As the previous post in this series sought to make clear, there is a natural tendency in the human experience to live in an incoherent manner: A divided life. Specifically, we have concerned ourselves with the all-too-common divides that people of faith experience in their work lives. To navigate our way to a faithful approach toward work, we must first explore the various and often harmful postures that prohibit this approach.
The first misguided posture we will explore is the separation of work and worship, or the Work, not Worship Divide. In this view, our faith and our work are both a part of our life, yet unrelated. The Christian behaves one way on Sunday morning, and an entirely different way once they head to work on Monday morning. “I’ve been sinning all week”—a worship leader once announced to a perplexed congregation—“but this morning I am here to worship!”
We may find such a statement strange coming from a minister, but is it any less odd when it comes from the business man or woman? A social worker or nurse? The teacher, store owner, babysitter, or mechanic?
The Work, not Worship Divide is a false view that assumes that our faith has no bearing on our work identity whatsoever. We can literally be two, or more, different people—and navigate in and out of these identities as we go about our lives. Among other problems, this assumes that expressions of faith are merely things we do (without consideration to who we are).
This perspective has even infiltrated our language. Take the use of the word “worship.” While it is indeed a multi-faceted term in faith circles, its usage primarily relates to the 20-40 minutes of the instrument playing, hymn-singing, hand-clapping, arm-raising activity occurring during a particular portion of a Sunday morning church service. “How is the worship?”—for example—is a common question asked at a church service. It is curious that this part of the week is understood as worship, which might risk implying that the rest of the week is something else entirely.
Or, in another sphere, consider the all-too-familiar notion that “business is business.” These phrases are often used as a justification for doing things that are considered inappropriate outside the business setting.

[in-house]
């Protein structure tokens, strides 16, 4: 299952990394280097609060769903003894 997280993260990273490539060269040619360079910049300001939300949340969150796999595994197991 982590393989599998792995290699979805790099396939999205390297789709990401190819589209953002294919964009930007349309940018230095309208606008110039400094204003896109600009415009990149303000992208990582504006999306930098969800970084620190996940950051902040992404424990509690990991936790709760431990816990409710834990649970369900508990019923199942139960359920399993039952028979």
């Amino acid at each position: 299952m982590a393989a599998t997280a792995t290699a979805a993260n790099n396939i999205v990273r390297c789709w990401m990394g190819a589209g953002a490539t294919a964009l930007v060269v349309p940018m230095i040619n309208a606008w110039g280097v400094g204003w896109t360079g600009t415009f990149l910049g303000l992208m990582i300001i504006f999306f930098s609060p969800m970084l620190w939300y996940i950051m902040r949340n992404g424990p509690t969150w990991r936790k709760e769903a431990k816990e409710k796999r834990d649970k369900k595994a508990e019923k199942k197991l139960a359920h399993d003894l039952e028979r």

In his award-winning book “Bad Religion”—author Ross Douthat documents his intrigue with a now famous depiction of a Christian business person found within a popular book. The description reads:
[The] chairman and chief executive of the largest natural gas company in the United States…some time ago announced publicly his company’s vision: “To become the most innovative and reliable provider of clean energy worldwide.” His greatest inward satisfaction, however, has a somewhat different focus. “In my own case,” [he] confided, “I grew up the son of a Baptist minister. From this background, I was fully exposed to not only legal behavior but moral and ethical behavior and what that means from the standpoint of leading organizations and people. I was, and am, a strong believer that one of the most satisfying things in life is to create a highly moral and ethical environment in which every individual is allowed and encouraged to realize their God-given potential.”
Douthat writes: “The natural gas company in question was Enron; its Christian chairman was Kenneth Lay.”
Few can argue with Lay’s aim to create a high-level moral and ethical environment or to produce clean worldwide energy. These are celebratory goals and consonant with those who purpose to do good within the faith tradition. Yet given what we now know about Enron and Lay himself, the moral of the story becomes clear: When we so easily separate our work life from our faith life, we risk the identity of the latter being absorbed into the dominance of the former. “This is where the union of God and mammon goes astray,” writes Douthat, “[I]t succumbs to a naiveté about how riches are often accumulated and about the dark pull that money can exert over the human heart.”
The Work, not Worship Divide is simple. I am one person at work and another outside of work. This is no innocent divide, and threatens a more faithful expression of the life of a Christian in the marketplace.
 Douthat, Ross. “Bad Religion.” 2012. Free Press: New York (pp. 206-207).
 Ibid., p. 207.
Kevin Brown and Mike Wiese are regular contributors to Faith and Work Collective. Thanks, guys!